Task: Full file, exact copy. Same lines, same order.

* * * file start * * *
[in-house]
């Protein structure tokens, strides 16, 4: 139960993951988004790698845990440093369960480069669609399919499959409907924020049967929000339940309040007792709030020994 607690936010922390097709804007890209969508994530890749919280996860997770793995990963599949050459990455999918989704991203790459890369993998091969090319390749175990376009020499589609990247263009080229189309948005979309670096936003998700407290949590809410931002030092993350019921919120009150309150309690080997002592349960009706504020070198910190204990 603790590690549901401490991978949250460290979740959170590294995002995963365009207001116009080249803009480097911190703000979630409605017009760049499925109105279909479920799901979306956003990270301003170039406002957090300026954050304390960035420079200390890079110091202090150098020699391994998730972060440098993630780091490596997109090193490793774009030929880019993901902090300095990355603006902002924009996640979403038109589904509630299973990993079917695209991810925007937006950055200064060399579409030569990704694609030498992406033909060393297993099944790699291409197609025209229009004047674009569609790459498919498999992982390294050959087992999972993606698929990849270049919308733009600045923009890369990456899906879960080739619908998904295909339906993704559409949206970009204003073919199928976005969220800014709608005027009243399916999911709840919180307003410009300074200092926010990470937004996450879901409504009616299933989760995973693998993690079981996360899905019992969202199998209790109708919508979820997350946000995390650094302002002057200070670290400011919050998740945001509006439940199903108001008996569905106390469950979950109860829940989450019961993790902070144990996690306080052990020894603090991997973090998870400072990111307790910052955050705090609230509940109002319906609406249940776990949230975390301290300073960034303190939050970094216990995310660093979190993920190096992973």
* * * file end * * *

[in-house]
């Protein structure tokens, strides 16, 4: 139960993951988004790698845990440093369960480069669609399919499959409907924020049967929000339940309040007792709030020994 607690936010922390097709804007890209969508994530890749919280996860997770793995990963599949050459990455999918989704991203790459890369993998091969090319390749175990376009020499589609990247263009080229189309948005979309670096936003998700407290949590809410931002030092993350019921919120009150309150309690080997002592349960009706504020070198910190204990 603790590690549901401490991978949250460290979740959170590294995002995963365009207001116009080249803009480097911190703000979630409605017009760049499925109105279909479920799901979306956003990270301003170039406002957090300026954050304390960035420079200390890079110091202090150098020699391994998730972060440098993630780091490596997109090193490793774009030929880019993901902090300095990355603006902002924009996640979403038109589904509630299973990993079917695209991810925007937006950055200064060399579409030569990704694609030498992406033909060393297993099944790699291409197609025209229009004047674009569609790459498919498999992982390294050959087992999972993606698929990849270049919308733009600045923009890369990456899906879960080739619908998904295909339906993704559409949206970009204003073919199928976005969220800014709608005027009243399916999911709840919180307003410009300074200092926010990470937004996450879901409504009616299933989760995973693998993690079981996360899905019992969202199998209790109708919508979820997350946000995390650094302002002057200070670290400011919050998740945001509006439940199903108001008996569905106390469950979950109860829940989450019961993790902070144990996690306080052990020894603090991997973090998870400072990111307790910052955050705090609230509940109002319906609406249940776990949230975390301290300073960034303190939050970094216990995310660093979190993920190096992973």